(2) The foreseeability issue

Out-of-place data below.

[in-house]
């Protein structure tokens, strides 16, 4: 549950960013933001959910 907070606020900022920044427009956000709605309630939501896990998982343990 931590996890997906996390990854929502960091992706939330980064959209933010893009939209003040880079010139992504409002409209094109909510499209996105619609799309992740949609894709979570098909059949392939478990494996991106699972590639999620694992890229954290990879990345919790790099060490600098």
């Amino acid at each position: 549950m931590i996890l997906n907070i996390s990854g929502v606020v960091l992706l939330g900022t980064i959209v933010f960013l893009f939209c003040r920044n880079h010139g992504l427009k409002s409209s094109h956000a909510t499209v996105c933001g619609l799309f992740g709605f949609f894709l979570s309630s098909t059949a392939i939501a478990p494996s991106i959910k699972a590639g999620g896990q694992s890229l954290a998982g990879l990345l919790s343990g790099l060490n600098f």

11.  As Lord Rodger’s summary quoted above makes clear, and despite the differences of opinion which formerly prevailed, it is now accepted that there can be no recovery for damage which was not reasonably foreseeable. This appeal does not invite consideration of the corollary that damage may be irrecoverable although reasonably foreseeable. It is accepted for present purposes that foreseeability is to be judged by the standards of the reasonable employer, as of the date of the accident and with reference to the very accident which occurred, but with reference not to the actual victim but to a hypothetical employee. In this way effect is given to the principle that the tortfeasor must take his victim as he finds him. Mr Cousins submits that while psychological trauma and depression were a foreseeable result of the accident (and thus of the employer’s breach), Mr Corr’s conduct in taking his own life was not.